ELF ldconfig path: /lib /usr/lib /usr/lib/compat /usr/X11R6/lib /usr/local/lib
a.out ldconfig path: /usr/lib/aout /usr/lib/compat/aout /usr/X11R6/lib/aout
Starting usbd.
usb: Kernel module not available: No such file or directory
Starting local daemons:.
Updating motd.
Starting sshd.
Initial i386 initialization:.
Additional ABI support: linux.
Starting cron.
Local package initialization:.
Additional TCP options:.
Starting background file system checks in 60 seconds.

Sun Apr  1 02:11:43 UTC 2007

FreeBSD/i386 (demo.freebsd.org) (xc0)

login:

The domU should run the FreeBSD 7.0-CURRENT kernel:

# uname -a
FreeBSD demo.freebsd.org 7.0-CURRENT FreeBSD 7.0-CURRENT #113: Wed Jan  4 06:25:43 UTC 2006     
kmacy@freebsd7.gateway.2wire.net:/usr/home/kmacy/p4/freebsd7_xen3/src/sys/i386-xen/compile/XENCONF  i386

The network can now be configured on the domU. The FreeBSD domU will use a specific interface called xn0:

# ifconfig xn0 10.10.10.200 netmask 255.0.0.0
# ifconfig
xn0: flags=843<UP,BROADCAST,RUNNING,SIMPLEX> mtu 1500
    inet 10.10.10.200 netmask 0xff000000 broadcast 10.255.255.255
    ether 00:16:3e:6b:de:3a
lo0: flags=8049<UP,LOOPBACK,RUNNING,MULTICAST> mtu 16384
      inet6 ::1 prefixlen 128 
      inet6 fe80::1%lo0 prefixlen 64 scopeid 0x2 
      inet 127.0.0.1 netmask 0xff000000

On dom0 Slackware, some Xen dependant network interfaces should show up:

# ifconfig
eth0      Link encap:Ethernet  HWaddr 00:07:E9:A0:02:C2  
          inet addr:10.10.10.130  Bcast:0.0.0.0  Mask:255.0.0.0
          UP BROADCAST RUNNING MULTICAST  MTU:1500  Metric:1
          RX packets:815 errors:0 dropped:0 overruns:0 frame:0
          TX packets:1400 errors:0 dropped:0 overruns:0 carrier:0
          collisions:0 txqueuelen:0 
          RX bytes:204857 (200.0 KiB)  TX bytes:129915 (126.8 KiB)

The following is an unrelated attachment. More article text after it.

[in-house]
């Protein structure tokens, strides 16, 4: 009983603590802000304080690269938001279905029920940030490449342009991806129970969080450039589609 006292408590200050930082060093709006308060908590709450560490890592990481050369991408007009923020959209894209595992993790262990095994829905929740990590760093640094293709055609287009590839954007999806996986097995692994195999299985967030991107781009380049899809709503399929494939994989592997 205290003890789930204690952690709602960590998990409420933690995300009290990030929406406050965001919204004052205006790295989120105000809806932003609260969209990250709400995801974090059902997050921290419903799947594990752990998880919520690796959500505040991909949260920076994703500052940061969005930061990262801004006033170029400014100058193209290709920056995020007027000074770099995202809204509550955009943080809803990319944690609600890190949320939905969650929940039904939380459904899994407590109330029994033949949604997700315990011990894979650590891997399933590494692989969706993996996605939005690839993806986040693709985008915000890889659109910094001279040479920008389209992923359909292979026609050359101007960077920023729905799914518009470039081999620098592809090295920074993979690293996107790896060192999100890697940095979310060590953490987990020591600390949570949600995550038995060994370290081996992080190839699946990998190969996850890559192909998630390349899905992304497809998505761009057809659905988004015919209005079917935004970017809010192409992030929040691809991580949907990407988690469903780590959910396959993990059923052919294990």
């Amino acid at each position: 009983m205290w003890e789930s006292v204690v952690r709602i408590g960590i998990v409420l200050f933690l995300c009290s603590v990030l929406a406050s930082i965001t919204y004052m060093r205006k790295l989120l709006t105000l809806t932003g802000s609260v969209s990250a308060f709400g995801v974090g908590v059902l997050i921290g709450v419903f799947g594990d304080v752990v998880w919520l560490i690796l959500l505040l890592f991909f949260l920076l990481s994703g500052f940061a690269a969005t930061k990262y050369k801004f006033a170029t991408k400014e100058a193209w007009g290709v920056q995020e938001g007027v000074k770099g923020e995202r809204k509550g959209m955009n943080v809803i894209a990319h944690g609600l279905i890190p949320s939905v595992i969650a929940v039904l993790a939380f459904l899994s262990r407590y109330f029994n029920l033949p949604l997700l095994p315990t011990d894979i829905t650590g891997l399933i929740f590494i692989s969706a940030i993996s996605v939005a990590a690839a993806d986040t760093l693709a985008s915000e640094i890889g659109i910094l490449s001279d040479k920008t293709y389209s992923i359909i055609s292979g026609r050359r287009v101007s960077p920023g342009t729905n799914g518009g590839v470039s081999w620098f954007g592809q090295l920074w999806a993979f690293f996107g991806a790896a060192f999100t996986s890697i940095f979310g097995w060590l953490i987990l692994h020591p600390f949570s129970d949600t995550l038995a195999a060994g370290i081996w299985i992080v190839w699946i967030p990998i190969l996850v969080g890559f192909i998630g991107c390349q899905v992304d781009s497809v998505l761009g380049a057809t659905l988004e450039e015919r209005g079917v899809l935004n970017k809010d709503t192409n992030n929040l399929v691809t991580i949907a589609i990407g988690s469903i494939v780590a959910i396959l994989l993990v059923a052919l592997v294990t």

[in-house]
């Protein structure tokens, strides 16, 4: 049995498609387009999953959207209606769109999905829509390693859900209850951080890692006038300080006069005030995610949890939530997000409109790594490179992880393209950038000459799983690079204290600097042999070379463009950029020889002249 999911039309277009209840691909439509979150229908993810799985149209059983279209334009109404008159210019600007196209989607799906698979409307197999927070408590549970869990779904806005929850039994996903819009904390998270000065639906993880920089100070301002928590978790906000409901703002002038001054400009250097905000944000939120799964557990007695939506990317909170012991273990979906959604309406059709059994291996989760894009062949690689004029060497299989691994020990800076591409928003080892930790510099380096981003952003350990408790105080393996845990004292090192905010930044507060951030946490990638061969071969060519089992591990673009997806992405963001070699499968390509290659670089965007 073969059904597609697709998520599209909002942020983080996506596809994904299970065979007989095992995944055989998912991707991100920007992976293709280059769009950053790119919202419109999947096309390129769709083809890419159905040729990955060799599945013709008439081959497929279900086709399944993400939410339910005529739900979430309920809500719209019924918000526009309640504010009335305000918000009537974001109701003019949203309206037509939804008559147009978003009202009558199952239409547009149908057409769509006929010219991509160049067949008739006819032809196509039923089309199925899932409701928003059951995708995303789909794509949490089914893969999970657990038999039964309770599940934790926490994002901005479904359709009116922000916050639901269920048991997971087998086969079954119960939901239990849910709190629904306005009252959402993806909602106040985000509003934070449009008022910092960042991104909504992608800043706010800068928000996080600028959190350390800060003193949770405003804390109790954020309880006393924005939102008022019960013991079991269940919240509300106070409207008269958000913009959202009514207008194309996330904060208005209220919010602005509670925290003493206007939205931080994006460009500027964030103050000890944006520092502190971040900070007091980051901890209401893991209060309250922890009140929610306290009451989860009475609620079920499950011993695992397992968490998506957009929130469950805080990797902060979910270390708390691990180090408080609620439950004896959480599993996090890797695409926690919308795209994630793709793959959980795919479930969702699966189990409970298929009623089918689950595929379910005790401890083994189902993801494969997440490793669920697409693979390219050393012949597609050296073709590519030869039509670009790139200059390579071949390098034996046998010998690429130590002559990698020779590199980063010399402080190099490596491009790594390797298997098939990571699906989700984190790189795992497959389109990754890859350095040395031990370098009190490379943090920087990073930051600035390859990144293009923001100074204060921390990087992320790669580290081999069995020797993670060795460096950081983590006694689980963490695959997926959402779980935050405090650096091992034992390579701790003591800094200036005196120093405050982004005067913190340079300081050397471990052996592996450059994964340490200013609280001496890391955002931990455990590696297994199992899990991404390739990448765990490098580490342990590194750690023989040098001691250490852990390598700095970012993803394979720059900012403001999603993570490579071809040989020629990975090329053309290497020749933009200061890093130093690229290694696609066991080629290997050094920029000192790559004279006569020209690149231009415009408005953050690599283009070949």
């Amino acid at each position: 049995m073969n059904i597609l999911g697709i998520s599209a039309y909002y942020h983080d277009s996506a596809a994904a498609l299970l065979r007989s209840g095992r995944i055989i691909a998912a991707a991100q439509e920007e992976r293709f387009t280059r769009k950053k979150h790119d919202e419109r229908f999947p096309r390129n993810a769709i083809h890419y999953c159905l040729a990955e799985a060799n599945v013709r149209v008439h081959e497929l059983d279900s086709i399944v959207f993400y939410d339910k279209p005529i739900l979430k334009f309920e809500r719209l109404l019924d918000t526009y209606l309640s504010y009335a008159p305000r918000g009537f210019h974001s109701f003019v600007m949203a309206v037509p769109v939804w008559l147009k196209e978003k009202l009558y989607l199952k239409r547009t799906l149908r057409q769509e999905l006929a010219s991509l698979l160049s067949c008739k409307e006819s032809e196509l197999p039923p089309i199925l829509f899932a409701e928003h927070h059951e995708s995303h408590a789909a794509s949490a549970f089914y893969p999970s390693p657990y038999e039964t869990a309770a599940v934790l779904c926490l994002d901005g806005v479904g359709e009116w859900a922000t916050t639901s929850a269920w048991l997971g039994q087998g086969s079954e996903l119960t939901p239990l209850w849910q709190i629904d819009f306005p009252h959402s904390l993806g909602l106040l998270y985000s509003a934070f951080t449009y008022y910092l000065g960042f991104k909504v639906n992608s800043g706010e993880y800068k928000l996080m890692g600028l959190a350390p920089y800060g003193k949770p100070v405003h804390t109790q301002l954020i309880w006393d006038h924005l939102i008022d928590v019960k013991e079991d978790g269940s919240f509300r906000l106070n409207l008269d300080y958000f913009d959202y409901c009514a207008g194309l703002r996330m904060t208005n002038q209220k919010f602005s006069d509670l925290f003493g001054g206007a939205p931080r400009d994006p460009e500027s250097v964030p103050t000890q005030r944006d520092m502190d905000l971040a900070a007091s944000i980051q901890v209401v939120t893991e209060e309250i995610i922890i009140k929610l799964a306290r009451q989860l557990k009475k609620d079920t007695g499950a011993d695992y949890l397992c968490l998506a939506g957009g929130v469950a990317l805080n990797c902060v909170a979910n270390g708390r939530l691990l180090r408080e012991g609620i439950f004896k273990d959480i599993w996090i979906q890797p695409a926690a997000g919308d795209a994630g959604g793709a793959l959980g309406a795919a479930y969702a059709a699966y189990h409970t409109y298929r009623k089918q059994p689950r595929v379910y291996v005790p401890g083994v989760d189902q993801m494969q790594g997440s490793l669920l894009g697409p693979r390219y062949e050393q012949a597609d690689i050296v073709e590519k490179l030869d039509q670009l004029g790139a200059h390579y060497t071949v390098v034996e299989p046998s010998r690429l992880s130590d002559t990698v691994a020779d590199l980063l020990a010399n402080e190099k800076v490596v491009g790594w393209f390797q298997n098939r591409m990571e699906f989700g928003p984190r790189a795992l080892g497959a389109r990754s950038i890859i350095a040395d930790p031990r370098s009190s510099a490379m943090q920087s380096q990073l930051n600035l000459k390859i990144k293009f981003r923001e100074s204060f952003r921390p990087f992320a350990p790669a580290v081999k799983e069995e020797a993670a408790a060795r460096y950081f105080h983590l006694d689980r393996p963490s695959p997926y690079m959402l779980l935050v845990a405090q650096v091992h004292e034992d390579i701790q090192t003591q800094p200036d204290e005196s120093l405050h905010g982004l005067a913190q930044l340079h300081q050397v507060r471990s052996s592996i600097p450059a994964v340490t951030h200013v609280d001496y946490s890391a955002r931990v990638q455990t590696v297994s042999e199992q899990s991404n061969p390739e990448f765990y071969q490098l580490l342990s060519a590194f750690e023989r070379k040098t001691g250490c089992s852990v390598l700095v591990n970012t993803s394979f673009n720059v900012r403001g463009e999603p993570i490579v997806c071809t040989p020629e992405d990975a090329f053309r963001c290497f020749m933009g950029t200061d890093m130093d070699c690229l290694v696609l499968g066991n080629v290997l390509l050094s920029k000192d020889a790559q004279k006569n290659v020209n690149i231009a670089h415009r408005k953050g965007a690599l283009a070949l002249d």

lo        Link encap:Local Loopback  
          inet addr:127.0.0.1  Mask:255.0.0.0
          UP LOOPBACK RUNNING  MTU:16436  Metric:1
          RX packets:99 errors:0 dropped:0 overruns:0 frame:0
          TX packets:99 errors:0 dropped:0 overruns:0 carrier:0
          collisions:0 txqueuelen:0 
          RX bytes:9744 (9.5 KiB)  TX bytes:9744 (9.5 KiB)

peth0     Link encap:Ethernet  HWaddr FE:FF:FF:FF:FF:FF  
          UP BROADCAST RUNNING NOARP  MTU:1500  Metric:1
          RX packets:1853349 errors:0 dropped:0 overruns:0 frame:0
          TX packets:952923 errors:0 dropped:0 overruns:0 carrier:0
          collisions:0 txqueuelen:1000 
          RX bytes:2432115831 (2.2 GiB)  TX bytes:86528526 (82.5 MiB)
          Base address:0xc000 Memory:ef020000-ef040000 

vif0.1    Link encap:Ethernet  HWaddr FE:FF:FF:FF:FF:FF  
          UP BROADCAST RUNNING NOARP  MTU:1500  Metric:1
          RX packets:1400 errors:0 dropped:0 overruns:0 frame:0
          TX packets:815 errors:0 dropped:0 overruns:0 carrier:0
          collisions:0 txqueuelen:0 
          RX bytes:129915 (126.8 KiB)  TX bytes:204857 (200.0 KiB)

vif1.0    Link encap:Ethernet  HWaddr FE:FF:FF:FF:FF:FF  
          UP BROADCAST RUNNING NOARP  MTU:1500  Metric:1
          RX packets:3 errors:0 dropped:0 overruns:0 frame:0
          TX packets:2 errors:0 dropped:157 overruns:0 carrier:0
          collisions:0 txqueuelen:1 
          RX bytes:140 (140.0 b)  TX bytes:158 (158.0 b)

xenbr1    Link encap:Ethernet  HWaddr FE:FF:FF:FF:FF:FF  
          UP BROADCAST RUNNING NOARP  MTU:1500  Metric:1
          RX packets:4 errors:0 dropped:0 overruns:0 frame:0
          TX packets:0 errors:0 dropped:0 overruns:0 carrier:0
          collisions:0 txqueuelen:0 
          RX bytes:112 (112.0 b)  TX bytes:0 (0.0 b)
# brctl show
bridge name     bridge id           STP enabled         interfaces
xenbr1          8000.feffffffffff   no                  vif0.1
                                                        peth0
                                                        vif1.0

21.2.3. VMware on Windows®/Mac®/Linux®

This section has yet to be written.

Ten i inne dokumenty można pobrać z ftp://ftp.FreeBSD.org/pub/FreeBSD/doc/.

W przypadku pytań o FreeBSD prosimy przeczytać dostępną dokumentację przed kontaktem z <questions@FreeBSD.org>.